Despite the great conflict in the testimony with respect to Gi’s ownership of a part of the land (he claims all of it and Mageo claims all of it, too), we are satisfied from the evidence that Gi is the owner of 0.30 + A. in the 6.74 + A. as found by the trial court. In order to reverse the trial court’s decision and grant a new trial, the Appellate Division must find that the finding that Gi was the owner of only 0.30 + A. was clearly erroneous. Section 213, Chapter 5 (Judiciary and Judicial Procedure) of Section 10 of Amendments, Nos. 11-59, 1952, provides that “The finding of fact of the Trial and Probate Divisions of the High Court in cases tried by them shall not be set aside by the Appellate Division of that Court unless clearly erroneous (emphasis added).” We think the evidence before the trial court, despite the great confliction the testimony, reasonably supported the conclusion that Gi had 0.30 + A. in the surveyed tract but since one witness told one story to the Court, another witness another story, and sometimes a third witness still another story, we cannot say that the finding that Gi owned only 0.30 + A. of the land in dispute and no more was clearly erroneous.
We are satisfied from the evidence that the Mageo title does not own all of the 6.74 + A. Samoans acquired title to their lands through first occupancy accompanied by a claim of ownership. This was the principle laid down by the High Court in the cases of Soliai v. Lagafua, No. 5-1949 (H.C. of Am. S.) and Faataliga v. Fano, No. 80-1948 (H. C. of Am. S.), and it has been followed by the Court in a number of other cases. The usual way by which a Samoan family acquired title to land was to clear it from the virgin bush, put in plantations on the cleared land, occupy it and claim it as their own communal property. [3ASR580]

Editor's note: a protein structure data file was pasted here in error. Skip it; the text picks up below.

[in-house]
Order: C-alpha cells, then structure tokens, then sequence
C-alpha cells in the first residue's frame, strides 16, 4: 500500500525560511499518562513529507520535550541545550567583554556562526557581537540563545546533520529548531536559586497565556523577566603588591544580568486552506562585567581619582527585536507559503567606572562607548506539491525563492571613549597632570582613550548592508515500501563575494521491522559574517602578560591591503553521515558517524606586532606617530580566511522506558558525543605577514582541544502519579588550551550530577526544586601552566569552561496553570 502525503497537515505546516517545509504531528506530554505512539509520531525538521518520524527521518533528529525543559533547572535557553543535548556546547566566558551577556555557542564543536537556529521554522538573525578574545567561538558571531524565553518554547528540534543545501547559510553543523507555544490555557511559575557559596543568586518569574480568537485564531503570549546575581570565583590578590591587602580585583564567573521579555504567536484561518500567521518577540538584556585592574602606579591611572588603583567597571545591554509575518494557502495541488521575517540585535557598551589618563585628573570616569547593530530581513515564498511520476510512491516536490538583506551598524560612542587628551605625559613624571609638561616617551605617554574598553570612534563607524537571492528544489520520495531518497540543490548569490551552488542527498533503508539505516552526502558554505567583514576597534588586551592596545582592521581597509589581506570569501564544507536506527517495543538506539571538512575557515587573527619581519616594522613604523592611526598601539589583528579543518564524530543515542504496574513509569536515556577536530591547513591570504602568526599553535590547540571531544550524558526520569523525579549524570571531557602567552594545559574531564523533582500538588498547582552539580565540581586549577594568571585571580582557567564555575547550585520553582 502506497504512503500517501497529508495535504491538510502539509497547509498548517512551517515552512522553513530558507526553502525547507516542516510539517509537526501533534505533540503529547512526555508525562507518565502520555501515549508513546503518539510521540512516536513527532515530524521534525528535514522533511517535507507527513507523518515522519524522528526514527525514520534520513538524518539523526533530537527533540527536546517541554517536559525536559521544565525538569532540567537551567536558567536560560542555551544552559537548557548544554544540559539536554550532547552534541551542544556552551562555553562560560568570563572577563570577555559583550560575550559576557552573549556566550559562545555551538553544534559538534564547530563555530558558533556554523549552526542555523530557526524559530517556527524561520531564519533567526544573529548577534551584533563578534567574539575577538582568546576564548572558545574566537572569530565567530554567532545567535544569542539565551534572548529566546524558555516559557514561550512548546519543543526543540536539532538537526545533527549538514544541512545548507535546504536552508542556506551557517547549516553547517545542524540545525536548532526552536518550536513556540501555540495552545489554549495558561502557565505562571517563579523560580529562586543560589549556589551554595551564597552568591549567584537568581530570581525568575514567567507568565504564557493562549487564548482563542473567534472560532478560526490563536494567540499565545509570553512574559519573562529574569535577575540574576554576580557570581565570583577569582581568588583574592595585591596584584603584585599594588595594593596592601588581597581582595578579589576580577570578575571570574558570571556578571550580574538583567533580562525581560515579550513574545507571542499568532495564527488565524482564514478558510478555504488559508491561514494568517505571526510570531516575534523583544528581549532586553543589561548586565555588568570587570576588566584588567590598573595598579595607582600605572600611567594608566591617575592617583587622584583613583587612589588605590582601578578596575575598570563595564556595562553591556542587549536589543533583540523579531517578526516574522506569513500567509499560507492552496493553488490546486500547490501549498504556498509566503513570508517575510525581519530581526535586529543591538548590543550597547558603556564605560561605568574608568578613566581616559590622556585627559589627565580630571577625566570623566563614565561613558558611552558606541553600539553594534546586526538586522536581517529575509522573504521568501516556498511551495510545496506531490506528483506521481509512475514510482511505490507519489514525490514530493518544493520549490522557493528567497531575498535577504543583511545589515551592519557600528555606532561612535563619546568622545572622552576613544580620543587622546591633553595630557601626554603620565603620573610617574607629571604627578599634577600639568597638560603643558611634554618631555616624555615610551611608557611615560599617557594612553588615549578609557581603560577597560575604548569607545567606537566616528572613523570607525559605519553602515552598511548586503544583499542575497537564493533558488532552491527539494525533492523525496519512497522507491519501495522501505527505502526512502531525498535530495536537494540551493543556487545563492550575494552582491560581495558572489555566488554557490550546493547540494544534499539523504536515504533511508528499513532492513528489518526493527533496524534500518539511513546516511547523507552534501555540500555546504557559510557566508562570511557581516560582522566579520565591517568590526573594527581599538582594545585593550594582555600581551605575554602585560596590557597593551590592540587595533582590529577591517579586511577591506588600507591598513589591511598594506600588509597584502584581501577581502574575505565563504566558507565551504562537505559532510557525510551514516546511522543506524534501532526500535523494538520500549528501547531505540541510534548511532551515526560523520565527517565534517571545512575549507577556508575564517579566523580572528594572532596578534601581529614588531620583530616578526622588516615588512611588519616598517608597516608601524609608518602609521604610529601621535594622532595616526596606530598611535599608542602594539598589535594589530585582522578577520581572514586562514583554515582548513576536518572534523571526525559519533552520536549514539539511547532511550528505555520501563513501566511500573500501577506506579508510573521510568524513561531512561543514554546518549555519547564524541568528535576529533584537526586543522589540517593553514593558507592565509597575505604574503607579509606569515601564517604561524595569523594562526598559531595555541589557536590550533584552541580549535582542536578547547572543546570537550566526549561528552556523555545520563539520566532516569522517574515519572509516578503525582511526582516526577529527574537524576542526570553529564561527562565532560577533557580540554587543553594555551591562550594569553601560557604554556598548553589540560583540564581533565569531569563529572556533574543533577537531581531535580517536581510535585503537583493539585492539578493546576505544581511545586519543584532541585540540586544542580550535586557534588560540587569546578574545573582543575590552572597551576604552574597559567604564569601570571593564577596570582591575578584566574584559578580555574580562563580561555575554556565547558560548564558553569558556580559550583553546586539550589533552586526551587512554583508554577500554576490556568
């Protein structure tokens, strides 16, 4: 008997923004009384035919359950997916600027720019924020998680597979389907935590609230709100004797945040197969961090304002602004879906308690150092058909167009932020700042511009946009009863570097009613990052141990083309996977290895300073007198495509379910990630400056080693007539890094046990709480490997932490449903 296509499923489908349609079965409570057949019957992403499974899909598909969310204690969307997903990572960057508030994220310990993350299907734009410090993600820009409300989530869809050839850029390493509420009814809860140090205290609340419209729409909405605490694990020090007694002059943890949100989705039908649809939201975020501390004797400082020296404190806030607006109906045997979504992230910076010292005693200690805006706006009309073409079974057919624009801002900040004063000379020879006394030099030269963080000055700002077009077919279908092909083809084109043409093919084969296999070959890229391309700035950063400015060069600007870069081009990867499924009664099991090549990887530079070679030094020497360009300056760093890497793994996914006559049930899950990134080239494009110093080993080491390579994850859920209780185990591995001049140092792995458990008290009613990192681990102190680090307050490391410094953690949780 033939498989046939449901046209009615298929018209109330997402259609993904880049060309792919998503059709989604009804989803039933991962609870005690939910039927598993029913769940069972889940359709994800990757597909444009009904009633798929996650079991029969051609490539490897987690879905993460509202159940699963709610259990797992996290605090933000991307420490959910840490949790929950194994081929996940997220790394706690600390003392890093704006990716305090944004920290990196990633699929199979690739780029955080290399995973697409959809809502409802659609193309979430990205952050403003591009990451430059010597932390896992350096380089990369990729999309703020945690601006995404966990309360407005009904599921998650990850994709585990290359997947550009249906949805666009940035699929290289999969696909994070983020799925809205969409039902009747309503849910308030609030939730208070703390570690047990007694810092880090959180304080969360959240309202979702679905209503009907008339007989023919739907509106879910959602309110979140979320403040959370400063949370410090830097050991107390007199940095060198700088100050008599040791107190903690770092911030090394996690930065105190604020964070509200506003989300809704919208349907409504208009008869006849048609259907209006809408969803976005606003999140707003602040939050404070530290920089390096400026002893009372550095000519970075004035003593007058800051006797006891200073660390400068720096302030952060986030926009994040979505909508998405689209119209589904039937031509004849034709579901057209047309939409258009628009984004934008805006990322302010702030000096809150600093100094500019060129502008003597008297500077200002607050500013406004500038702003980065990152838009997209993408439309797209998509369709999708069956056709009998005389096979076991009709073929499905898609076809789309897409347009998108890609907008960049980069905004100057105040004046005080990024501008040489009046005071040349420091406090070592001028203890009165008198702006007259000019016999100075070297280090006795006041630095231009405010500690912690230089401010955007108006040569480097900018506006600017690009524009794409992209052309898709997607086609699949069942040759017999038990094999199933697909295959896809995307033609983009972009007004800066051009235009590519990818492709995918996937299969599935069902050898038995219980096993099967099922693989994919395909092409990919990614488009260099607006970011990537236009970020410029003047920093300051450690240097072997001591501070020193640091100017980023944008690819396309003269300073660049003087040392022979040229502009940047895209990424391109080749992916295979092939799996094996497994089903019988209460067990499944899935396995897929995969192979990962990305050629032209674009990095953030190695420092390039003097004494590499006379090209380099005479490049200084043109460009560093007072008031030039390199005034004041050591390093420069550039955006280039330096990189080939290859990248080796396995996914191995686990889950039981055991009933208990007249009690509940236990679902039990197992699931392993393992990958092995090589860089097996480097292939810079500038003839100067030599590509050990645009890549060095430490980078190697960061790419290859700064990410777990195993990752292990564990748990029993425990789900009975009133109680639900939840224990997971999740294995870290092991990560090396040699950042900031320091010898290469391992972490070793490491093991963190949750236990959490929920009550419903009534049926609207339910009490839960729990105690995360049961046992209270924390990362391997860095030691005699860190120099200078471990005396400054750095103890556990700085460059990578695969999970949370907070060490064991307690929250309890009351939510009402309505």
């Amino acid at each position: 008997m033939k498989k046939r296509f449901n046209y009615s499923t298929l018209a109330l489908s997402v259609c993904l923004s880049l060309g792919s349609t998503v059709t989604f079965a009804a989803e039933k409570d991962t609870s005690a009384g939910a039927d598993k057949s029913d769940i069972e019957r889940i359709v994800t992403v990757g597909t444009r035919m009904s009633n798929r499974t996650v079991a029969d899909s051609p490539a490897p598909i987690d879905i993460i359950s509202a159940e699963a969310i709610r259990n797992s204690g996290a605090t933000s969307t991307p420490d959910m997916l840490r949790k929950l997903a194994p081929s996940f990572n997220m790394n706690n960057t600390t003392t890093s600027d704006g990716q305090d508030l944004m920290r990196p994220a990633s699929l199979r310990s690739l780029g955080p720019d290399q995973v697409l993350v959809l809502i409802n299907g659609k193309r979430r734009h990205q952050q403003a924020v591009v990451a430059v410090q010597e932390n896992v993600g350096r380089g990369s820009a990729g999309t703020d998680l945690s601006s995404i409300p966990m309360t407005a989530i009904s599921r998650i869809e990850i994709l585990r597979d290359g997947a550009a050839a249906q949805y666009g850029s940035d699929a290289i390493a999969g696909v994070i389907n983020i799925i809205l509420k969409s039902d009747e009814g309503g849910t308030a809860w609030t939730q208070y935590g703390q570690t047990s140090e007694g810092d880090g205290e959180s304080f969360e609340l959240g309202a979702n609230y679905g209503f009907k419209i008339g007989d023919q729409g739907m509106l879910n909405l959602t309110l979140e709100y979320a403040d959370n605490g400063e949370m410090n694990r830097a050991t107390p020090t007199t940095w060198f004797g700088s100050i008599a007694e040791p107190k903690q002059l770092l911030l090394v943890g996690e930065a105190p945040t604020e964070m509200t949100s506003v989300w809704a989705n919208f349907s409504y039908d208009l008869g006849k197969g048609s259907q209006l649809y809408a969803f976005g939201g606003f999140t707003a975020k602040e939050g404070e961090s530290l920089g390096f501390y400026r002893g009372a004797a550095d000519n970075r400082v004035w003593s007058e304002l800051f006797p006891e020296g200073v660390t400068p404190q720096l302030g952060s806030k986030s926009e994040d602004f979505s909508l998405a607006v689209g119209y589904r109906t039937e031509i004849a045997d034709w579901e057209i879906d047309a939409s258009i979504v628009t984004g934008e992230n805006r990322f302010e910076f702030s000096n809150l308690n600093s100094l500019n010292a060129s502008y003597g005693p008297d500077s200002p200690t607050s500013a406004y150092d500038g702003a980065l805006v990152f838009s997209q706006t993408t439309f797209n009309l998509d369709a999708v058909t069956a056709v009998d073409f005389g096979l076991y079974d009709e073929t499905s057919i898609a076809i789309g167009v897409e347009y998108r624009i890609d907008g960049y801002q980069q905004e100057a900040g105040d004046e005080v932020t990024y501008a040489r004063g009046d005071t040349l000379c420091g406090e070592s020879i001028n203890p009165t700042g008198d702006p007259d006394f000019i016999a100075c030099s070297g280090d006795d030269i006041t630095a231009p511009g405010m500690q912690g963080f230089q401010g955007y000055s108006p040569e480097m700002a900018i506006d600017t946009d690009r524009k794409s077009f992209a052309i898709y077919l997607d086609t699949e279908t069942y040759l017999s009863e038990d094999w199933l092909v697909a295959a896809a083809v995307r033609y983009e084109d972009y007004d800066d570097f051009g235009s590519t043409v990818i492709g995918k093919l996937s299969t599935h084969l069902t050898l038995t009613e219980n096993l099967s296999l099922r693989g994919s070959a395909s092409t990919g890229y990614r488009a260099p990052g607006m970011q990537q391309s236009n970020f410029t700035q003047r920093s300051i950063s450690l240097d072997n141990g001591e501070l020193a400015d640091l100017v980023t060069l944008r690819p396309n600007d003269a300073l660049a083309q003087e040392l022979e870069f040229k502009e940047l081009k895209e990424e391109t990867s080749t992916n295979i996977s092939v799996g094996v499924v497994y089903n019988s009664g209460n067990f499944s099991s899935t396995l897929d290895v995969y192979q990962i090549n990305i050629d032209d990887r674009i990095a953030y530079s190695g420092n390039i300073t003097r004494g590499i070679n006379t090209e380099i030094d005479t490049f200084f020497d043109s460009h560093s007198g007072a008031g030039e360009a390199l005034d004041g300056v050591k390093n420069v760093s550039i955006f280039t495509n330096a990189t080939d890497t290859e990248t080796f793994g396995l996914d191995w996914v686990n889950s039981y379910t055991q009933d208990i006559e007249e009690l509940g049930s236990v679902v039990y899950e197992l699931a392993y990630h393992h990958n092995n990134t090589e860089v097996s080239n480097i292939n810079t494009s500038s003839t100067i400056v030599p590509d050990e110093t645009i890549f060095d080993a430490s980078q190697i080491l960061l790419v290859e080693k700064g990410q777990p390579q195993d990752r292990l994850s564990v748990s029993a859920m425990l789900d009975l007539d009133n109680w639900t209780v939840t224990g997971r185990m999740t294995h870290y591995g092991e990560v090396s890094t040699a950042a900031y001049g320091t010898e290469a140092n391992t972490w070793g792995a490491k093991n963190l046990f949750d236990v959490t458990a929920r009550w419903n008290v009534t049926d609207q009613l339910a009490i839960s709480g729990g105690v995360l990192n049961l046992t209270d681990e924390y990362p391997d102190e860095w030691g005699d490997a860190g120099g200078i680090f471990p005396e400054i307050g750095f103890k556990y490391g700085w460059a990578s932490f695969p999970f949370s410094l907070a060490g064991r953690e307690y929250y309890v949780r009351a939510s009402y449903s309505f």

Mageo’s testimony at the trial indicated that while he claimed all of the land on both sides of the stream, nevertheless the Mageo people had plantations only on the left-hand side. However, there was much testimony indicating that Mageo people had or had plantations not on all of the left-hand side but only on a part of it. Unquestionably, the Leota people, the Gi people, the Te’ o people and the Mauga People have land inside the surveyed tract on the right-hand side of the stream.
The testimony of Mageo bearing on his claim to the right-hand side of the surveyed tract was as follows:
Q I see. Well, then, the Mageo people didn’t clear any on the right-hand side?
“Q Well, now, did you tell us a minute ago that you claimed to own the land on the right-hand side, too?
“A Yes, I did, Judge.
“Q Well, now did you get title to that side; how did you become the owner? You can just give us a summary of what facts made you the owner of the right-hand side. Now what did you do or what did the former Mageo do to become the owner of the right hand side? “A We got it from a fight against the Mageo-against Maneafaiga.
“Q You mean two Mageos were fighting?
“A Two different persons. Maneafaiga is different from Mageo, but our family originated from Tatafafieloa and Maneafaiga.
“Q When did this fight occur?
“A I cannot tell; a long time ago.
“Q Then it’s tradition?
“A It is, Judge.
“Q Well, now, how did the fellow that lost the fight, how did he get ownership of that land when it was virgin bush? What did he do to become owner?